‘Your son has Asperger’s.”
My arms raised in triumph as if I had just scored the winning goal at the World Cup. Oops. I quickly dropped my arms. Probably inappropriate…
My husband and I had finally learned that our son had, as we had suspected for years, Asperger’s syndrome.
Were we devastated by the news delivered by the room of white coats with a multitude of letters after their names at Children’s Memorial Hospital? No, not at all.
We were relieved.
Sean was our first child. He was a fussy baby. He didn’t like to make messes. He liked his toys just so. I remember having to slowly introduce light to him in the mornings. As an infant, he would actually sleep at my large family gatherings. He made all the milestones.
So did we suspect anything was amiss? No…
Not until that first day of 3-year-old preschool.
What I had passed off as a child’s quirkiness was actually called stimming. Sean would stop playing, beat himself about the head and chest and then, without skipping a beat, go back to doing what he was doing.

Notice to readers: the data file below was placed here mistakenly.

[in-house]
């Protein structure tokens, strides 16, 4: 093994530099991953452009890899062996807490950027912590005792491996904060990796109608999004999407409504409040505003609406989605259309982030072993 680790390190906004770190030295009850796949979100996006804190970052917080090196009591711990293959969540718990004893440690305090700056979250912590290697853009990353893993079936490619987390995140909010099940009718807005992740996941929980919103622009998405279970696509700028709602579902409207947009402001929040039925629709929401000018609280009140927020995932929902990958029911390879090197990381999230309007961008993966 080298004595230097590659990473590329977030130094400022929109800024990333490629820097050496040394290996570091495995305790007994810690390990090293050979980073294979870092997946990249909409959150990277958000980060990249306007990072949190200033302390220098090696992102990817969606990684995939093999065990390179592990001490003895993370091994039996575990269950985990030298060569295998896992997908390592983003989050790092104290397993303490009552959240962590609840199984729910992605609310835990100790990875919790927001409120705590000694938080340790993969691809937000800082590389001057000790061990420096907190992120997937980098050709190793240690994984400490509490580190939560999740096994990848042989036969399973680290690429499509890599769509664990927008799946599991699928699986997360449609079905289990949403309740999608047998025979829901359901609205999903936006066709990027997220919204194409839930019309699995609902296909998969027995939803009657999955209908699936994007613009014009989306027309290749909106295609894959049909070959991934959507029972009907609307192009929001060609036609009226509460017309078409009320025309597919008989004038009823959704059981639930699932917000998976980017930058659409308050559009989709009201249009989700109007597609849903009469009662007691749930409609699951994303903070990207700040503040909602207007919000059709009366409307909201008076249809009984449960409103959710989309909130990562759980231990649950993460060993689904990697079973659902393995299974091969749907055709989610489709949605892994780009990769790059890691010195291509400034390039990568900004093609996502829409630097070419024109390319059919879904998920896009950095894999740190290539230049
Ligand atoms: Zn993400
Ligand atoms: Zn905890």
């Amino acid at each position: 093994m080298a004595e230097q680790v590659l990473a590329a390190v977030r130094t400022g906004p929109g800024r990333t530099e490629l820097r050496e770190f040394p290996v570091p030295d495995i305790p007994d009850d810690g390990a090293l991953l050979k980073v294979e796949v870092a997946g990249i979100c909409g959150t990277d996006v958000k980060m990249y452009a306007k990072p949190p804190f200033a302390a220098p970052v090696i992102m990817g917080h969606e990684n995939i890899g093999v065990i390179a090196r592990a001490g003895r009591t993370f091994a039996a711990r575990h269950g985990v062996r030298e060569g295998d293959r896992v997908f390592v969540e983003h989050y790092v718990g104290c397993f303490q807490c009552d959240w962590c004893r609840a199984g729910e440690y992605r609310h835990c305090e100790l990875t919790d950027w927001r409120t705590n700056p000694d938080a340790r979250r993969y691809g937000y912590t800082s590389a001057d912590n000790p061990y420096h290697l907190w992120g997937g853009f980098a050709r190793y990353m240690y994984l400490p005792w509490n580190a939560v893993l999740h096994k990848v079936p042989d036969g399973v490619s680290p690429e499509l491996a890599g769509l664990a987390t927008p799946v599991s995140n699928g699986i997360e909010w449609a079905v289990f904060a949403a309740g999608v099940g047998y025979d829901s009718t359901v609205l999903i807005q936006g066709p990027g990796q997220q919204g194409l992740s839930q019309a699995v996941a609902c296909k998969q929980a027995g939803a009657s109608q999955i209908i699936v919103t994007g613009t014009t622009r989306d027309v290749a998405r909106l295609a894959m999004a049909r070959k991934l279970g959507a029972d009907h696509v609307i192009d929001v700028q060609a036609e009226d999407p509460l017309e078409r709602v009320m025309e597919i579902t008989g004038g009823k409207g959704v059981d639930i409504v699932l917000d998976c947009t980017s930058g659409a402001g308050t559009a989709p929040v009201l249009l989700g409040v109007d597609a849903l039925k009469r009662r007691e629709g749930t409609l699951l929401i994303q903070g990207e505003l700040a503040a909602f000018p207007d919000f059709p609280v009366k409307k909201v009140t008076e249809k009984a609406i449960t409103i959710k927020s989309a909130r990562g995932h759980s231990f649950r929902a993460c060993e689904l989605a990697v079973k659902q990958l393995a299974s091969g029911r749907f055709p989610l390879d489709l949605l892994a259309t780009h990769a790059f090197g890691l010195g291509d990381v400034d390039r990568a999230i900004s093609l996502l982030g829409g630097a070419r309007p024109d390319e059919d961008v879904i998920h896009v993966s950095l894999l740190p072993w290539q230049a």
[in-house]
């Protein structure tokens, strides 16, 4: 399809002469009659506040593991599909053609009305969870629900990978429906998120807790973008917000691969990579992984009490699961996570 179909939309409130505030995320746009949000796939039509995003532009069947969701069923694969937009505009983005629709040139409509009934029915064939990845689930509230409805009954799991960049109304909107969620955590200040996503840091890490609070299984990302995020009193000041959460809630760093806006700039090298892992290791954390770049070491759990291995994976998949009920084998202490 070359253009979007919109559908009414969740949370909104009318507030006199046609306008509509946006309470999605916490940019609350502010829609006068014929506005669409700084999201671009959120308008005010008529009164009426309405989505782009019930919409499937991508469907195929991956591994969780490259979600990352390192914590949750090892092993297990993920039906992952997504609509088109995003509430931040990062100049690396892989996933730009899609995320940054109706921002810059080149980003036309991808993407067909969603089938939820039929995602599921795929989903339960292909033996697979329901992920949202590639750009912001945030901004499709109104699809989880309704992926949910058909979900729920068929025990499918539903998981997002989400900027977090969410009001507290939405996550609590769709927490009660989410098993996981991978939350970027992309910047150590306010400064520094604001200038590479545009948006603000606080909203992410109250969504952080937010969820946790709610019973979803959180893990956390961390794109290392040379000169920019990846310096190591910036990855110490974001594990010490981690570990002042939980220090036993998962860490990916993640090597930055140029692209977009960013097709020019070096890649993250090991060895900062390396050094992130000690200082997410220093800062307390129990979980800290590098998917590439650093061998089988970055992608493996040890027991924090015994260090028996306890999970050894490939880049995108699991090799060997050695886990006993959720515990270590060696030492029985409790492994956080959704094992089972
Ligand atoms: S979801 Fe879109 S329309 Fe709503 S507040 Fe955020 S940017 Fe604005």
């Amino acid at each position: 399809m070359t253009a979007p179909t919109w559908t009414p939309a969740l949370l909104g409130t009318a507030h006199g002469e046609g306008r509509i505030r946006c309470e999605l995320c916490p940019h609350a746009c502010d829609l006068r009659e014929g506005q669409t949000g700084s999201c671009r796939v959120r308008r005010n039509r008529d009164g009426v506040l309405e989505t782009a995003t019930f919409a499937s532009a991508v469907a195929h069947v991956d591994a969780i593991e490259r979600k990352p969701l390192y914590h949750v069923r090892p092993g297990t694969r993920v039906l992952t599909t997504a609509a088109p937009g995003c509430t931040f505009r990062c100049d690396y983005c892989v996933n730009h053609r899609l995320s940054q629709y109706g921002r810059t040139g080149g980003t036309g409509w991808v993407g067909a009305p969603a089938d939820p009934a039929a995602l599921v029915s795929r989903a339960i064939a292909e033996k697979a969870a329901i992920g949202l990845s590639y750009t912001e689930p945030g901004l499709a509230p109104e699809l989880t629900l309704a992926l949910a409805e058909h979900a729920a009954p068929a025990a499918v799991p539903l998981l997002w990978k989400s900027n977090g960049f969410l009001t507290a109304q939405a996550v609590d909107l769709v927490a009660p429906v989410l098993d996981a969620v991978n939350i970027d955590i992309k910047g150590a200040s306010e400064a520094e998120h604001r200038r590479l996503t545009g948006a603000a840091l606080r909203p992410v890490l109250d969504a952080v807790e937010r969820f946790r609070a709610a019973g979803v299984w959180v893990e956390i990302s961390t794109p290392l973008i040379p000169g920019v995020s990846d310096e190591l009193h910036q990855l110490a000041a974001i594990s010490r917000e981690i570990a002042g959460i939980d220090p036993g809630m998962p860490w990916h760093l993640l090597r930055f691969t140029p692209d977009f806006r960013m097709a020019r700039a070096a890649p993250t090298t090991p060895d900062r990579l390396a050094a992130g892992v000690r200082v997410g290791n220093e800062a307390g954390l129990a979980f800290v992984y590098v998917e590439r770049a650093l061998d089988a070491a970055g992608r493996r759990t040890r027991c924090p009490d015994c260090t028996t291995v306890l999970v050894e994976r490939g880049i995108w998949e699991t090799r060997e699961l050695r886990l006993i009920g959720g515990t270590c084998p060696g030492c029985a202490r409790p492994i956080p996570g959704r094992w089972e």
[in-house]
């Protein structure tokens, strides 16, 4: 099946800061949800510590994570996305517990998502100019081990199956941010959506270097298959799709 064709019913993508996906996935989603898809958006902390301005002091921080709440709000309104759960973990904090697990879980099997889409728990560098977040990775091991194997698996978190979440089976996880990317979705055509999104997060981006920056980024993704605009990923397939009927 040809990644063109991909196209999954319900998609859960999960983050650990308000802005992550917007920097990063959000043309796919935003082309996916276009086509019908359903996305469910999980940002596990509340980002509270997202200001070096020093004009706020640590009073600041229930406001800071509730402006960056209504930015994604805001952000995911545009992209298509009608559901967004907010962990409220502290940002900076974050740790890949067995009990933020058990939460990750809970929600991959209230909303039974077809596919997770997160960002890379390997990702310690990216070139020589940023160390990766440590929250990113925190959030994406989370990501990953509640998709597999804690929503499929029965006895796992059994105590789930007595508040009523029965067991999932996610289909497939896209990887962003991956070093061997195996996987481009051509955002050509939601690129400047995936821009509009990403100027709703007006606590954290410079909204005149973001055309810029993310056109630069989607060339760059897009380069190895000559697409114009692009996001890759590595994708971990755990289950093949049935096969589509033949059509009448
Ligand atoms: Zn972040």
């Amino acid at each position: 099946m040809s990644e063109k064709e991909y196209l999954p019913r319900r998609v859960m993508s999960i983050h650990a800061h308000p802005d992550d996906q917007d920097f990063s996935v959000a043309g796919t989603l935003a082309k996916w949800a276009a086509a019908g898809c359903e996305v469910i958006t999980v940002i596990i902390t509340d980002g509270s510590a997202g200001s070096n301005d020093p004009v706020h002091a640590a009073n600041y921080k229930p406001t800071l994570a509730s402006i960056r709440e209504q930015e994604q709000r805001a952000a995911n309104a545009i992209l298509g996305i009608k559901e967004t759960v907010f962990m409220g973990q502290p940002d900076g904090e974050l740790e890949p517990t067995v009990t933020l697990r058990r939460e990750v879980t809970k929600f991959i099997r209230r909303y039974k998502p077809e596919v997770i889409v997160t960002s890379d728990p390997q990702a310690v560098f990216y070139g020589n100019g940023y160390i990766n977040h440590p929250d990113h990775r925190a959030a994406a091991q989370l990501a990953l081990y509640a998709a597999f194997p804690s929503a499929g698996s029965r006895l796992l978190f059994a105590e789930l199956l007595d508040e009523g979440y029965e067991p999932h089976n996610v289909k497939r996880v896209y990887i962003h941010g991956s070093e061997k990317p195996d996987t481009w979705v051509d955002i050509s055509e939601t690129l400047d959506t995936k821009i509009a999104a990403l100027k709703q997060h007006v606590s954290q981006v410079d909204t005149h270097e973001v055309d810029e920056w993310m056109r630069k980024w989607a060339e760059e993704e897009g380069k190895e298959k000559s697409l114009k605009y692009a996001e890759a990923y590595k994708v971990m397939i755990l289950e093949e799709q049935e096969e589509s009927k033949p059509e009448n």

His sitting on his head on the couch (like Mork from Ork in the ’70s sitcom “Mork& Mindy”) was another sign of the type of stimulation Sean needed.
The lack of eye contact was not simply shyness, the answering of “great” to every question not a sign of a precocious toddler.
Something was amiss with our beautiful boy.
One evening I came across a magazine article from the Sunday paper. The boy in it had Asperger’s syndrome. I read it and said, “Oh my, Sean has Asperger’s.”
I showed it to my husband, Rich. His first reaction was, “No way.” And then he read it.
Sean had Asperger’s.
We went to the school. We went to the psychologists. We went to everyone we knew. We read. We copied and left notes. We did everything we could.
Only our pediatrician listened.
It took us a long time to get through the waiting lists at Children’s Memorial. During those months that turned into years, I heard every comment from, “You need to be a better parent,” to, “You spend too much time with him. You need to get a job and put him in day care.”
My declarations of “But we’re getting him tested…” were only met with “Mrs. Lehning, you’re in denial. He’s a behavior problem.”
No, he’s not.
He’s my son.
So on that day years ago, we not only got a diagnosis, but also validation. We trusted our instincts. We knew our son.
And while Sean having Asperger’s has made for some extremely challenging days and nights, it has also meant that we look at life differently.
We stop. We slow down. We celebrate our uniqueness.
He’s our amazing, wonderful son. And in our eyes, he’s absolutely perfect.